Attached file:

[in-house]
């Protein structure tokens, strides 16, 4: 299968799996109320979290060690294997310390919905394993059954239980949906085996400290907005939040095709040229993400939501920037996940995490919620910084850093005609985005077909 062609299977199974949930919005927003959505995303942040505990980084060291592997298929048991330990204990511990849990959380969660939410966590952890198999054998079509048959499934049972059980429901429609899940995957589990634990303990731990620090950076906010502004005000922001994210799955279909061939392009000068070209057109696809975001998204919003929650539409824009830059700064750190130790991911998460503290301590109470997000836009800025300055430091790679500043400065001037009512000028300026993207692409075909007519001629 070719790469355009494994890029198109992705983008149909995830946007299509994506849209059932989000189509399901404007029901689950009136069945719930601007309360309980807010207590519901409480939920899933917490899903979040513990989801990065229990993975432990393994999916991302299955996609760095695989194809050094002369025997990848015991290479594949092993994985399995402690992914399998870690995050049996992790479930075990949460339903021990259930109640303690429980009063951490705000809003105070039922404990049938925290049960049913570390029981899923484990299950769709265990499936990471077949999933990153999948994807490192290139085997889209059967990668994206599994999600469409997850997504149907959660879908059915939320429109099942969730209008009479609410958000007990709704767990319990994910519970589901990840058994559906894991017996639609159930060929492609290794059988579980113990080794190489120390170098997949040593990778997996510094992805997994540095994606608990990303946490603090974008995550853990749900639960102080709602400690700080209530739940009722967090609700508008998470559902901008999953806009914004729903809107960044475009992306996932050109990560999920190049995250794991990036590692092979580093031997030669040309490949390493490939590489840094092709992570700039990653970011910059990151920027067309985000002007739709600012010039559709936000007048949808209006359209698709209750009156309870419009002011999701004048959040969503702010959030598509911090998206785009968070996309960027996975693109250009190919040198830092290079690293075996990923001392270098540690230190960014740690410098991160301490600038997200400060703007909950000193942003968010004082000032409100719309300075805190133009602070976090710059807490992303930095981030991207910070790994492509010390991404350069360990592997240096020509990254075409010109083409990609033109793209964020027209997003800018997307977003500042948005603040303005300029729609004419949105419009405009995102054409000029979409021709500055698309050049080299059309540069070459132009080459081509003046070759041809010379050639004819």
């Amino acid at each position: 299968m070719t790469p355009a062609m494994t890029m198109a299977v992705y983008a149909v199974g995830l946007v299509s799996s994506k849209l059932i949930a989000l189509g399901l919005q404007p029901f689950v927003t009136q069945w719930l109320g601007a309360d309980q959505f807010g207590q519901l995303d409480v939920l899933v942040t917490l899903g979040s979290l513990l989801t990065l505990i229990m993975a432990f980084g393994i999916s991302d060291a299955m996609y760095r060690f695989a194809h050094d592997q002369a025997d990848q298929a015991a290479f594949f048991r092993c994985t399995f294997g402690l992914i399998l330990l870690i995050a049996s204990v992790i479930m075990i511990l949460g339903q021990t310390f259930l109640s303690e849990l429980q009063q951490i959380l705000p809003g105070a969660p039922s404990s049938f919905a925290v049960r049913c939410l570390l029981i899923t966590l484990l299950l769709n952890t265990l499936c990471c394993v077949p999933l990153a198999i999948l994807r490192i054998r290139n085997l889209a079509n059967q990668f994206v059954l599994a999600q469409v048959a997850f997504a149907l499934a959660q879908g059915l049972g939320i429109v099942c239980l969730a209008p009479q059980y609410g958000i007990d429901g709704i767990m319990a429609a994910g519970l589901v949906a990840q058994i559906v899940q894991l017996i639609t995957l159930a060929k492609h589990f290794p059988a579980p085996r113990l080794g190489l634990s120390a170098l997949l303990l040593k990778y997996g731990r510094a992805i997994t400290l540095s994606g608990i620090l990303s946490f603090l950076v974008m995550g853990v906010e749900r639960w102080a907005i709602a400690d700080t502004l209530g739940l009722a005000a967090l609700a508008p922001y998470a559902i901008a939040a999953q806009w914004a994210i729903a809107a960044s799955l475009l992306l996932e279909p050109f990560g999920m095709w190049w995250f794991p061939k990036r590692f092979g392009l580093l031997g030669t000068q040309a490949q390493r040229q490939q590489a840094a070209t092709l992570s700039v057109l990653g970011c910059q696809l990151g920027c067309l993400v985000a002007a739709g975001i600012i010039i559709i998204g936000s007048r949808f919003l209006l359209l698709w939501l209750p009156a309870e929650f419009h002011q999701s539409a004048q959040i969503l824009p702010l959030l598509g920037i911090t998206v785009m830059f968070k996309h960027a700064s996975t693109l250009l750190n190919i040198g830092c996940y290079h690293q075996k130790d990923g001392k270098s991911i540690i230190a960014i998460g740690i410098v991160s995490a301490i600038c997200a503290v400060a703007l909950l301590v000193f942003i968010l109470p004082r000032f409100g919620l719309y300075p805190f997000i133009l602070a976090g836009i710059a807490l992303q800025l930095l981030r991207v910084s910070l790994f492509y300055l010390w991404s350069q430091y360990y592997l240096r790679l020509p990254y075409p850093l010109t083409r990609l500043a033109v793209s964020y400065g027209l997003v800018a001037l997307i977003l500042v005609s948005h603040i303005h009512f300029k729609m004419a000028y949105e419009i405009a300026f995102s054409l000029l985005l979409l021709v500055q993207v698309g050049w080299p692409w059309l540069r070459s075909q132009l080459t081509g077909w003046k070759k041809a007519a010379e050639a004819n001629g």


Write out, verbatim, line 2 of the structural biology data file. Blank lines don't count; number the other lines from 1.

């Protein structure tokens, strides 16, 4: 299968799996109320979290060690294997310390919905394993059954239980949906085996400290907005939040095709040229993400939501920037996940995490919620910084850093005609985005077909 062609299977199974949930919005927003959505995303942040505990980084060291592997298929048991330990204990511990849990959380969660939410966590952890198999054998079509048959499934049972059980429901429609899940995957589990634990303990731990620090950076906010502004005000922001994210799955279909061939392009000068070209057109696809975001998204919003929650539409824009830059700064750190130790991911998460503290301590109470997000836009800025300055430091790679500043400065001037009512000028300026993207692409075909007519001629 070719790469355009494994890029198109992705983008149909995830946007299509994506849209059932989000189509399901404007029901689950009136069945719930601007309360309980807010207590519901409480939920899933917490899903979040513990989801990065229990993975432990393994999916991302299955996609760095695989194809050094002369025997990848015991290479594949092993994985399995402690992914399998870690995050049996992790479930075990949460339903021990259930109640303690429980009063951490705000809003105070039922404990049938925290049960049913570390029981899923484990299950769709265990499936990471077949999933990153999948994807490192290139085997889209059967990668994206599994999600469409997850997504149907959660879908059915939320429109099942969730209008009479609410958000007990709704767990319990994910519970589901990840058994559906894991017996639609159930060929492609290794059988579980113990080794190489120390170098997949040593990778997996510094992805997994540095994606608990990303946490603090974008995550853990749900639960102080709602400690700080209530739940009722967090609700508008998470559902901008999953806009914004729903809107960044475009992306996932050109990560999920190049995250794991990036590692092979580093031997030669040309490949390493490939590489840094092709992570700039990653970011910059990151920027067309985000002007739709600012010039559709936000007048949808209006359209698709209750009156309870419009002011999701004048959040969503702010959030598509911090998206785009968070996309960027996975693109250009190919040198830092290079690293075996990923001392270098540690230190960014740690410098991160301490600038997200400060703007909950000193942003968010004082000032409100719309300075805190133009602070976090710059807490992303930095981030991207910070790994492509010390991404350069360990592997240096020509990254075409010109083409990609033109793209964020027209997003800018997307977003500042948005603040303005300029729609004419949105419009405009995102054409000029979409021709500055698309050049080299059309540069070459132009080459081509003046070759041809010379050639004819």